There are three major types of exercise, and each contributes something different
to overall fitness. In general, a balanced program would include all three
- Cardiovascular training -- also called aerobic training, this type
of exercise builds endurance by keeping the heart pumping for an extended
period of time. It helps increase the pumping ability of your heart, relaxes
blood vessels, improves cholesterol, strengthens bones, and helps you lose
weight. Once you have worked up to it, shoot for 3 - 4 hours in your target
zone per week, spread out through the week. Some aerobic exercise is considered "low
to moderate impact," which most people in reasonably good health can perform
-- examples include brisk walking, swimming, and climbing stairs. These can
all be very beneficial, so it is not necessary to work up to "high-impact" aerobic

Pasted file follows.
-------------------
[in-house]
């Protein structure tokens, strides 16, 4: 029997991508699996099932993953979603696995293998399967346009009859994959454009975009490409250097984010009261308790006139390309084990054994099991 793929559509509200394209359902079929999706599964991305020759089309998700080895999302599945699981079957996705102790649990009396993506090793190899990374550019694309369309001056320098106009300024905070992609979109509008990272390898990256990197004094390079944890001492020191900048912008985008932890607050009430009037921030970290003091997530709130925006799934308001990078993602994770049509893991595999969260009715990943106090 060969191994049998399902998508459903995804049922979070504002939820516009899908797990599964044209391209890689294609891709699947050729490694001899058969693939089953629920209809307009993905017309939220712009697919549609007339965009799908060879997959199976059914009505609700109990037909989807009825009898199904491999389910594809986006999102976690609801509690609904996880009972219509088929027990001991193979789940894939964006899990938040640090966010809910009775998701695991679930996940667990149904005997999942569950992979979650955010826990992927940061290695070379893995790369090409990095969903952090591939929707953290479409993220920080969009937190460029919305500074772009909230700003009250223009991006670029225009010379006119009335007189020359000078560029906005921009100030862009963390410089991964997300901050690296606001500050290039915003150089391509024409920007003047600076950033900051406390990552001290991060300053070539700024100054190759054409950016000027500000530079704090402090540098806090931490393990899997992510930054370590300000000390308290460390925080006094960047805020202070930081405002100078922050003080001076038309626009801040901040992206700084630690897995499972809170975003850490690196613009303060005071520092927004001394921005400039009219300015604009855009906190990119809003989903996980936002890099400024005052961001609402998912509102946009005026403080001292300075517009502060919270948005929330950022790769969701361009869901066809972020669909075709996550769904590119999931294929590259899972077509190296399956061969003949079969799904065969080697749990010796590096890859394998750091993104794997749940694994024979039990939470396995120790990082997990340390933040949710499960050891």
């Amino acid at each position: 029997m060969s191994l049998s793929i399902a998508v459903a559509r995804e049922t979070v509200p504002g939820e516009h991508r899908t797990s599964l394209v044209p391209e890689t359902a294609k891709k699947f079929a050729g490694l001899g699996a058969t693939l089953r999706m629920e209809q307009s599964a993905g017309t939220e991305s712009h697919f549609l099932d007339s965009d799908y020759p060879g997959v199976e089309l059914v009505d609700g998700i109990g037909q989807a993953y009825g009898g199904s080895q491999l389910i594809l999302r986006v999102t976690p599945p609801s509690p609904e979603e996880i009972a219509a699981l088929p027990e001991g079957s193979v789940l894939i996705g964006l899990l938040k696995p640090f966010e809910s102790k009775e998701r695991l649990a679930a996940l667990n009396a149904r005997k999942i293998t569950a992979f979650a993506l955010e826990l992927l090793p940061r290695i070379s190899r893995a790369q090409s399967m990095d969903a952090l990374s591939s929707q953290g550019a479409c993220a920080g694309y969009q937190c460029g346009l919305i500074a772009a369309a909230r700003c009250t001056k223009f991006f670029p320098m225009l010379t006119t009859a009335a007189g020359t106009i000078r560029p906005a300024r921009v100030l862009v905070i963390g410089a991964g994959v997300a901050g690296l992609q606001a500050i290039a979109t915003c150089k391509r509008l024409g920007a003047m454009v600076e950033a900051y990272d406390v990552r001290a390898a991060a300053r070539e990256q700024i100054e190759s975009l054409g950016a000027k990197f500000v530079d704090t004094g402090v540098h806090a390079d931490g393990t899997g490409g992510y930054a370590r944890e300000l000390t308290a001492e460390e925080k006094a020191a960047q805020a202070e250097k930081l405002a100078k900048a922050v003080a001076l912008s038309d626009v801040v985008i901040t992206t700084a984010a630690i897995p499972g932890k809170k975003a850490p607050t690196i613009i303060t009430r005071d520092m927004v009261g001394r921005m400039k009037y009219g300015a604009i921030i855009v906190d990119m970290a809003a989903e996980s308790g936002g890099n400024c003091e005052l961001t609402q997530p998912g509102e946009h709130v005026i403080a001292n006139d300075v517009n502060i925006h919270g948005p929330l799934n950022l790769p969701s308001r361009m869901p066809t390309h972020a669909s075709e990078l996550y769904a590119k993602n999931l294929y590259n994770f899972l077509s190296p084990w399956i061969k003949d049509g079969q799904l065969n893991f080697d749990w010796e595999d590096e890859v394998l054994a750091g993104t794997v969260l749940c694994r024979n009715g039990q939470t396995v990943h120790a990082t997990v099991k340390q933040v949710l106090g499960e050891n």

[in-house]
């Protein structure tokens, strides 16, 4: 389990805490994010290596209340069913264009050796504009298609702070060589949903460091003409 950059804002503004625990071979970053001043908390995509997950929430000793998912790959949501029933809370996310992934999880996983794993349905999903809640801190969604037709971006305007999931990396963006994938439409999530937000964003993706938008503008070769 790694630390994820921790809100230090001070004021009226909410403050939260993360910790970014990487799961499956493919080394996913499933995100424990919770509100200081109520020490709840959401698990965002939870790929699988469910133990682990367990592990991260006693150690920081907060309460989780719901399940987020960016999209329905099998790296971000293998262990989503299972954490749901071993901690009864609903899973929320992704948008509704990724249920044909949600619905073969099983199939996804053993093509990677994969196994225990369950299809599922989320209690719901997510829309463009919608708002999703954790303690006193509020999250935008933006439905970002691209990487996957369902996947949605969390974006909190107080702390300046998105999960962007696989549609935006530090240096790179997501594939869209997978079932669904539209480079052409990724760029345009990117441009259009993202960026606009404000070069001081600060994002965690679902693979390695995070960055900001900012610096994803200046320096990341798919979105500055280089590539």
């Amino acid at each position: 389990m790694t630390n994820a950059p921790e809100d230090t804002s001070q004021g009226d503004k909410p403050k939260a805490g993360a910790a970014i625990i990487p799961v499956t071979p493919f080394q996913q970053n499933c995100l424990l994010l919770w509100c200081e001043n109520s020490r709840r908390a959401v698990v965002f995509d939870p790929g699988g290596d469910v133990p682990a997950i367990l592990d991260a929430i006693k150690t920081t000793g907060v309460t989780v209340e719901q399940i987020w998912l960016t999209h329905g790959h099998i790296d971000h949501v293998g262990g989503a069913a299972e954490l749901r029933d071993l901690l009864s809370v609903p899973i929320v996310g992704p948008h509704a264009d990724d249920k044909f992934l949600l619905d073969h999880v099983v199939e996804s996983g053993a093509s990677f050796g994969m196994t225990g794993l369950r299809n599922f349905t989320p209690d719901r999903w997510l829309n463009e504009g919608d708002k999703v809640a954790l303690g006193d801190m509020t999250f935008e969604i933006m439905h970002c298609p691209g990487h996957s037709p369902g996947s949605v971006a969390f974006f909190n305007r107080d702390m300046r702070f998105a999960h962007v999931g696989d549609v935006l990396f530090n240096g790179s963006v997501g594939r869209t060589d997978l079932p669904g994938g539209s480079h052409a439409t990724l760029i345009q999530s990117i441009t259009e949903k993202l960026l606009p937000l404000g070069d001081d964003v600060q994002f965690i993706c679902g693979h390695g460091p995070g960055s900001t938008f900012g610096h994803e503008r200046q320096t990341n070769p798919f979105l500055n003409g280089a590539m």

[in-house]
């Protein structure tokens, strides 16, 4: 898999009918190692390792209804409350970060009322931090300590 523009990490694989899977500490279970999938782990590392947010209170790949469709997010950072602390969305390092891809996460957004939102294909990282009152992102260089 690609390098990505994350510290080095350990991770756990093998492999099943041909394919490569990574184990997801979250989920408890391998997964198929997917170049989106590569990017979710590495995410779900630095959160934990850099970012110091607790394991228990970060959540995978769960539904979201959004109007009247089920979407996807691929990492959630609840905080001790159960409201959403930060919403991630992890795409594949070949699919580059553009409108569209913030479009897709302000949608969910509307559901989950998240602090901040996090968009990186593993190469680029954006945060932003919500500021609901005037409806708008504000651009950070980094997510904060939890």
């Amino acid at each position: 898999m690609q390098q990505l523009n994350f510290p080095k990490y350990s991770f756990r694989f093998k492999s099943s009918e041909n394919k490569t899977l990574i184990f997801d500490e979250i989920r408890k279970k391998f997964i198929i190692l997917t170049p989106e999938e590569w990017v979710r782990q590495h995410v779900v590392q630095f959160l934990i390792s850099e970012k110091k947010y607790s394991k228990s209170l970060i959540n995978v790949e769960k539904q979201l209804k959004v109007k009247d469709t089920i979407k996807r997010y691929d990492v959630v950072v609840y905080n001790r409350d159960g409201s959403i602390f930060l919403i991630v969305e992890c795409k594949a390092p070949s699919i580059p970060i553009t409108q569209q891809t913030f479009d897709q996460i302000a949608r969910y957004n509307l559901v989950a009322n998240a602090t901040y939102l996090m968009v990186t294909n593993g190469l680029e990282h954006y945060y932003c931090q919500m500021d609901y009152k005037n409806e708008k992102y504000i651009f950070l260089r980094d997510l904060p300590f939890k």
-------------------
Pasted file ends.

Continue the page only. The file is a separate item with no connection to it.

activities like running, dance exercise, and tennis.
- Flexibility training -- these exercises help your muscles stretch
farther in a given direction. Flexibility training helps prevent cramps,
stiffness, and injuries, and can give you a wider range of motion. These
exercises also emphasize proper breathing, balance, and alignment. Some forms
of flexibility training, such as yoga and tai chi, include meditation and
breathing techniques that can reduce stress.
- Weight training -- also called strength or resistance training,
these exercises build up your muscles and help maintain bone density. Strength
training involves performing repetitions ("reps") that move specific muscles
in the same pattern repeatedly against a resisting force. Aim for 10 - 20
minutes of strength training 2 - 3 times per week. Consider finding a trained
professional (like a physical therapist or a personal trainer) who can teach
you how to use weights safely and effectively.
Review Date: 3/12/2007
Reviewed By: Benjamin W. Van Voorhees, MD, MPH, Assistant Professor of Medicine and Pediatrics, The University of Chicago, Chicago, IL. Review provided by VeriMed Healthcare Network.
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